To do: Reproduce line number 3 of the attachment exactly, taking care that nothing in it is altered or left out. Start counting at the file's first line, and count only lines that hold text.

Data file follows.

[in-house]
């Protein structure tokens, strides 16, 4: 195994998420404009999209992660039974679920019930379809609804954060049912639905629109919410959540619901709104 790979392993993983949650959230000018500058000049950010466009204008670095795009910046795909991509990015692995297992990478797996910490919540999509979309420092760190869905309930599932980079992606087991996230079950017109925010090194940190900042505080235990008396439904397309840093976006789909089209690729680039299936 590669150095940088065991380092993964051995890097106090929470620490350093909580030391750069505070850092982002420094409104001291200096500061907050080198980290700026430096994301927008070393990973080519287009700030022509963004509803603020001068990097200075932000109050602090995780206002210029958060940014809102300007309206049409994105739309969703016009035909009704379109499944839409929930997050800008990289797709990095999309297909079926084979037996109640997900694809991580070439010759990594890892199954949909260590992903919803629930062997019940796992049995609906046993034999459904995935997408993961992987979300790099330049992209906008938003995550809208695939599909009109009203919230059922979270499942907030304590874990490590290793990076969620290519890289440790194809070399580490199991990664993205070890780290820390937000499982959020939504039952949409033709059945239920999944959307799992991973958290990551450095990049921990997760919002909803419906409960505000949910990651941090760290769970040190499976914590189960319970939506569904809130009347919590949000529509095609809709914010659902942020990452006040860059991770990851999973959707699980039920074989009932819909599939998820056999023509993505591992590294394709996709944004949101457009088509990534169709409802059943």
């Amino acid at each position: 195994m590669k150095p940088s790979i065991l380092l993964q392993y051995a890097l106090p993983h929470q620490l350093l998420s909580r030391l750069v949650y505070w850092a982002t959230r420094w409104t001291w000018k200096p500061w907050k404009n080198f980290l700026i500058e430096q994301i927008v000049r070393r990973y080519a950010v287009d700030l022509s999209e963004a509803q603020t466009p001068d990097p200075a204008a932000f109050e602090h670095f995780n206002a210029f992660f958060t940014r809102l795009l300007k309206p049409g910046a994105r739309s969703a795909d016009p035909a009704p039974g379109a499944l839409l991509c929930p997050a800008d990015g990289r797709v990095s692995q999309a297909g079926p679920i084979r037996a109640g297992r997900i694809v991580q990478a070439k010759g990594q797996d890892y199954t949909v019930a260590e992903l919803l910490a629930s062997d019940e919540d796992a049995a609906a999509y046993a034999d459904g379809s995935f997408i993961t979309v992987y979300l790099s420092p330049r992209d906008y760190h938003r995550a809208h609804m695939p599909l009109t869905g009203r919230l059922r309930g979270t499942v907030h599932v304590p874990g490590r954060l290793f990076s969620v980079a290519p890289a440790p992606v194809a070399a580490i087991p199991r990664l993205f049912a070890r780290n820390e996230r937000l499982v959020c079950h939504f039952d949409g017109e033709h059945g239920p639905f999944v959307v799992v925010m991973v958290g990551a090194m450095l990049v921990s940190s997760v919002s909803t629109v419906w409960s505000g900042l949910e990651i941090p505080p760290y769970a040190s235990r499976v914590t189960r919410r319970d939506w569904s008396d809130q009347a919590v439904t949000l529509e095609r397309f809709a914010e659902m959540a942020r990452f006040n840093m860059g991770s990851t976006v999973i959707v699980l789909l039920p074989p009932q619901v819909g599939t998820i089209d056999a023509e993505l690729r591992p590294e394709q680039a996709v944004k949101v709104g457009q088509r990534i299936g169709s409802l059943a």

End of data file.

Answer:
């Amino acid at each position: 195994m590669k150095p940088s790979i065991l380092l993964q392993y051995a890097l106090p993983h929470q620490l350093l998420s909580r030391l750069v949650y505070w850092a982002t959230r420094w409104t001291w000018k200096p500061w907050k404009n080198f980290l700026i500058e430096q994301i927008v000049r070393r990973y080519a950010v287009d700030l022509s999209e963004a509803q603020t466009p001068d990097p200075a204008a932000f109050e602090h670095f995780n206002a210029f992660f958060t940014r809102l795009l300007k309206p049409g910046a994105r739309s969703a795909d016009p035909a009704p039974g379109a499944l839409l991509c929930p997050a800008d990015g990289r797709v990095s692995q999309a297909g079926p679920i084979r037996a109640g297992r997900i694809v991580q990478a070439k010759g990594q797996d890892y199954t949909v019930a260590e992903l919803l910490a629930s062997d019940e919540d796992a049995a609906a999509y046993a034999d459904g379809s995935f997408i993961t979309v992987y979300l790099s420092p330049r992209d906008y760190h938003r995550a809208h609804m695939p599909l009109t869905g009203r919230l059922r309930g979270t499942v907030h599932v304590p874990g490590r954060l290793f990076s969620v980079a290519p890289a440790p992606v194809a070399a580490i087991p199991r990664l993205f049912a070890r780290n820390e996230r937000l499982v959020c079950h939504f039952d949409g017109e033709h059945g239920p639905f999944v959307v799992v925010m991973v958290g990551a090194m450095l990049v921990s940190s997760v919002s909803t629109v419906w409960s505000g900042l949910e990651i941090p505080p760290y769970a040190s235990r499976v914590t189960r919410r319970d939506w569904s008396d809130q009347a919590v439904t949000l529509e095609r397309f809709a914010e659902m959540a942020r990452f006040n840093m860059g991770s990851t976006v999973i959707v699980l789909l039920p074989p009932q619901v819909g599939t998820i089209d056999a023509e993505l690729r591992p590294e394709q680039a996709v944004k949101v709104g457009q088509r990534i299936g169709s409802l059943a």